I defy anyone to justify the New York Times running the Robin Pogrebin andpiece on Supreme Court Justice Brett Kavanaugh by
The Times issued the following “walk back” below after new revelations emerged on the characters cited in the article.
Editors’ Note says: “An earlier version of this article, which was adapted from a forthcoming book, did not include one element of the book’s account regarding an assertion by a Yale classmate that friends of Brett Kavanaugh pushed his penis into the hand of a female student at a drunken dorm party. The book reports that the female student declined to be interviewed and friends say that she does not recall the incident. That information has been added to the article.”
However, the Editor’s note is incomplete in the details that would have — in my opinion — forced the paper to make a full retraction.
Here is the amended paragraph:
We also uncovered a previously unreported story about Mr. Kavanaugh in his freshman year that echoes Ms. Ramirez’s allegation. A classmate, Max Stier, saw Mr. Kavanaugh with his pants down at a different drunken dorm party, where friends pushed his penis into the hand of a female student. Mr. Stier, who runs a nonprofit organization in Washington, notified senators and the F.B.I. about this account, but the F.B.I. did not investigate and Mr. Stier has declined to discuss it publicly. We corroborated the story with two officials who have communicated with Mr. Stier; the female student declined to be interviewed and friends say she does not recall the episode.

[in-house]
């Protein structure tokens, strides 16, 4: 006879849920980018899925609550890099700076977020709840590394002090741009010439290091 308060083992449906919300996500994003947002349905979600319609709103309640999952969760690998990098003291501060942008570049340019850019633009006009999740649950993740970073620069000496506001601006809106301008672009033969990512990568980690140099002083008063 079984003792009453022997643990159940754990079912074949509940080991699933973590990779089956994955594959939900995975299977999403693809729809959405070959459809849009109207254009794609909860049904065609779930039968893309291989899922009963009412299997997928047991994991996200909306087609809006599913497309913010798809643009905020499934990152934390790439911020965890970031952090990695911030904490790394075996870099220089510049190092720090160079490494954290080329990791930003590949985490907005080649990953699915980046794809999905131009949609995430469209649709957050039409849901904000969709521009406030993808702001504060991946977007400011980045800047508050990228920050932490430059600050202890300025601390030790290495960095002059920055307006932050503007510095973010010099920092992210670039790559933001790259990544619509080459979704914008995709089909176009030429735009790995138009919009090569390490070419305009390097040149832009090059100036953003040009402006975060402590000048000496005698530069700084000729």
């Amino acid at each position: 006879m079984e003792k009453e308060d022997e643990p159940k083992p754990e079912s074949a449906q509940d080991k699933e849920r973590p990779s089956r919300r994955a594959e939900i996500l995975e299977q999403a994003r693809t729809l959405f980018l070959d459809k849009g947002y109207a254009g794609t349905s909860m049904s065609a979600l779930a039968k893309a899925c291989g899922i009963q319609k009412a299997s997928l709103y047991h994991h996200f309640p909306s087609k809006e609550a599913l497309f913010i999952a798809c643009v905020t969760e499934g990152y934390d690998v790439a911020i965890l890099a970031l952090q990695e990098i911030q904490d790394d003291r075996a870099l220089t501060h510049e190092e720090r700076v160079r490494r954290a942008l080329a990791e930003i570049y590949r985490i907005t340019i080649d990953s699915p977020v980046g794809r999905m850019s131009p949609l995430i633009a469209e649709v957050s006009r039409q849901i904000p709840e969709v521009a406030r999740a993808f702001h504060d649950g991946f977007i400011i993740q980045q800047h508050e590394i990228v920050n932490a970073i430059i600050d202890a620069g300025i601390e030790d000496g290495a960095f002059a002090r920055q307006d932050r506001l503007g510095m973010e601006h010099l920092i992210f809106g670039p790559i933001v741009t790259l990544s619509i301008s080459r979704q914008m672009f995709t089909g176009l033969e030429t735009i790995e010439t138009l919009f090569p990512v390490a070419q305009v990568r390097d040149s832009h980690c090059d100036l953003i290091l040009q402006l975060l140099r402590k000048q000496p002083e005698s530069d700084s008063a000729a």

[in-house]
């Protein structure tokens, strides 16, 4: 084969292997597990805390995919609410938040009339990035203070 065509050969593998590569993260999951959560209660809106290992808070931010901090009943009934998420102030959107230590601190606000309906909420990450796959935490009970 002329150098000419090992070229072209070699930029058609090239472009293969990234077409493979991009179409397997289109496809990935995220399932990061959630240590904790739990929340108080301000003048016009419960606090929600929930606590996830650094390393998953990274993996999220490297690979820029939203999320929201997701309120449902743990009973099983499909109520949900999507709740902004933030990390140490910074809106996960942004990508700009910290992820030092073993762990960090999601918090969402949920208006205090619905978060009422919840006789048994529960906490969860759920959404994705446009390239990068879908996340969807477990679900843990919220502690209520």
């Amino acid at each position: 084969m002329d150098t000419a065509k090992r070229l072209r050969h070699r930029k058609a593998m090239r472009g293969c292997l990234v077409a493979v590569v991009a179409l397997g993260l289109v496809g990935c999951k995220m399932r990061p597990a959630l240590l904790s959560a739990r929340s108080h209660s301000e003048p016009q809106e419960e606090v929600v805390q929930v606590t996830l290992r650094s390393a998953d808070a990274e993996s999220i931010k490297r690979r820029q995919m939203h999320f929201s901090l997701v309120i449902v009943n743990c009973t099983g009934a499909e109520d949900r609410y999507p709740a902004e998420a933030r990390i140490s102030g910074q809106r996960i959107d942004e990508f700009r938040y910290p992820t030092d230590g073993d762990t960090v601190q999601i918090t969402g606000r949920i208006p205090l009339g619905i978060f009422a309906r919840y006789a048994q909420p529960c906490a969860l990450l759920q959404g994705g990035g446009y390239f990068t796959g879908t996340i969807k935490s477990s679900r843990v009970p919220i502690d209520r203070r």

First you will notice the editor’s note suggests there is another allegation. However the alleged victim “does not recall the episode” and secondly the person making the allegation refuses to speak.
So how do you cite it as credible?
Secondly, the mention of “classmate Max Stier” offers no explanation of who he is and his history with Kavanaugh.
Stier was on President Bill Clinton’s Whitewater investigation defense team in the 1990s at the same time Kavanaugh was on the legal team of Independent Counsel Ken Starr.
So there is an axe to grind here on Stier’s part.
You will recall that Stier defended Clinton, when a woman accused him of exposing himself to her in hotel room. Clinton’s legal team settled that case for $850,000. Clinton also lost his law license for five year for giving misleading testimony in the case.
Certainly labeling the article a news analyst does not clear the Times of biases. Online it is not mentioned if this is an excerpt of the writers’ upcoming book, “The Education of Brett Kavanaugh: An Investigation.”
However, the piece is in keeping the new agenda of the Times to look at stories from the racial prospective, which along with its left-leaning partisanship is another agenda the paper should examine further.